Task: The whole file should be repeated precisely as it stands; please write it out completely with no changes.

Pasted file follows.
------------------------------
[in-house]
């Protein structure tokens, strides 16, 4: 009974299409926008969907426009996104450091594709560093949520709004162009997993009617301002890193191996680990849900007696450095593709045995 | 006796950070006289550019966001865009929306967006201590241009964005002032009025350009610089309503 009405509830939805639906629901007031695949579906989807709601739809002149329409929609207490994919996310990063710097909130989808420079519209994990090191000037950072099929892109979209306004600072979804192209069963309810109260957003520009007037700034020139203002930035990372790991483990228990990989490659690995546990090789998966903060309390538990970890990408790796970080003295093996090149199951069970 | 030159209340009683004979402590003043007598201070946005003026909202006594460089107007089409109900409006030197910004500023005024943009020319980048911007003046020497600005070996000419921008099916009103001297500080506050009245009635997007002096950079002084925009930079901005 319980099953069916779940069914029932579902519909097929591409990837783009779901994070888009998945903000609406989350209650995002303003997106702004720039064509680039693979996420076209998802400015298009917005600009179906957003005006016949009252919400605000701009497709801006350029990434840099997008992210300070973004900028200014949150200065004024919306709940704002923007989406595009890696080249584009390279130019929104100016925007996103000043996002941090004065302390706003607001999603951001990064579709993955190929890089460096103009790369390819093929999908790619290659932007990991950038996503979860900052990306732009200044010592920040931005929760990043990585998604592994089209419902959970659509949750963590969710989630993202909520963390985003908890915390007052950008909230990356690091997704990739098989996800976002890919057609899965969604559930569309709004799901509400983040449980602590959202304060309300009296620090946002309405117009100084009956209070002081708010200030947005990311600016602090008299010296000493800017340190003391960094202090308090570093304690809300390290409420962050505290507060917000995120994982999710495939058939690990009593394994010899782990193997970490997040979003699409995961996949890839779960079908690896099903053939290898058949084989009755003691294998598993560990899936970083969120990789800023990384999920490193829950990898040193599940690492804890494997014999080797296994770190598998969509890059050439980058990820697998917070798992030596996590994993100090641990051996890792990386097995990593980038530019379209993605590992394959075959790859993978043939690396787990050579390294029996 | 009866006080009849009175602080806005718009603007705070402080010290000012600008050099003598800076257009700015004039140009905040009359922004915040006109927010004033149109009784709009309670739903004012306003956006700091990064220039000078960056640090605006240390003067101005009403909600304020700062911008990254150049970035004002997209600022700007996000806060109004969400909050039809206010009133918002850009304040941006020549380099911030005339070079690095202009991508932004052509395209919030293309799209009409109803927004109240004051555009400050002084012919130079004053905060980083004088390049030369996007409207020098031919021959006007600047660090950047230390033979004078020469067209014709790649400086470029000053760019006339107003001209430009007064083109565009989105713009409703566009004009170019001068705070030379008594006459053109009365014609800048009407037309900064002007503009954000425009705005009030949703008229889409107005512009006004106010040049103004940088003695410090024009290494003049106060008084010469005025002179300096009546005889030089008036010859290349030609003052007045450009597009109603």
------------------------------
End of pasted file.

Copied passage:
[in-house]
């Protein structure tokens, strides 16, 4: 009974299409926008969907426009996104450091594709560093949520709004162009997993009617301002890193191996680990849900007696450095593709045995 | 006796950070006289550019966001865009929306967006201590241009964005002032009025350009610089309503 009405509830939805639906629901007031695949579906989807709601739809002149329409929609207490994919996310990063710097909130989808420079519209994990090191000037950072099929892109979209306004600072979804192209069963309810109260957003520009007037700034020139203002930035990372790991483990228990990989490659690995546990090789998966903060309390538990970890990408790796970080003295093996090149199951069970 | 030159209340009683004979402590003043007598201070946005003026909202006594460089107007089409109900409006030197910004500023005024943009020319980048911007003046020497600005070996000419921008099916009103001297500080506050009245009635997007002096950079002084925009930079901005 319980099953069916779940069914029932579902519909097929591409990837783009779901994070888009998945903000609406989350209650995002303003997106702004720039064509680039693979996420076209998802400015298009917005600009179906957003005006016949009252919400605000701009497709801006350029990434840099997008992210300070973004900028200014949150200065004024919306709940704002923007989406595009890696080249584009390279130019929104100016925007996103000043996002941090004065302390706003607001999603951001990064579709993955190929890089460096103009790369390819093929999908790619290659932007990991950038996503979860900052990306732009200044010592920040931005929760990043990585998604592994089209419902959970659509949750963590969710989630993202909520963390985003908890915390007052950008909230990356690091997704990739098989996800976002890919057609899965969604559930569309709004799901509400983040449980602590959202304060309300009296620090946002309405117009100084009956209070002081708010200030947005990311600016602090008299010296000493800017340190003391960094202090308090570093304690809300390290409420962050505290507060917000995120994982999710495939058939690990009593394994010899782990193997970490997040979003699409995961996949890839779960079908690896099903053939290898058949084989009755003691294998598993560990899936970083969120990789800023990384999920490193829950990898040193599940690492804890494997014999080797296994770190598998969509890059050439980058990820697998917070798992030596996590994993100090641990051996890792990386097995990593980038530019379209993605590992394959075959790859993978043939690396787990050579390294029996 | 009866006080009849009175602080806005718009603007705070402080010290000012600008050099003598800076257009700015004039140009905040009359922004915040006109927010004033149109009784709009309670739903004012306003956006700091990064220039000078960056640090605006240390003067101005009403909600304020700062911008990254150049970035004002997209600022700007996000806060109004969400909050039809206010009133918002850009304040941006020549380099911030005339070079690095202009991508932004052509395209919030293309799209009409109803927004109240004051555009400050002084012919130079004053905060980083004088390049030369996007409207020098031919021959006007600047660090950047230390033979004078020469067209014709790649400086470029000053760019006339107003001209430009007064083109565009989105713009409703566009004009170019001068705070030379008594006459053109009365014609800048009407037309900064002007503009954000425009705005009030949703008229889409107005512009006004106010040049103004940088003695410090024009290494003049106060008084010469005025002179300096009546005889030089008036010859290349030609003052007045450009597009109603």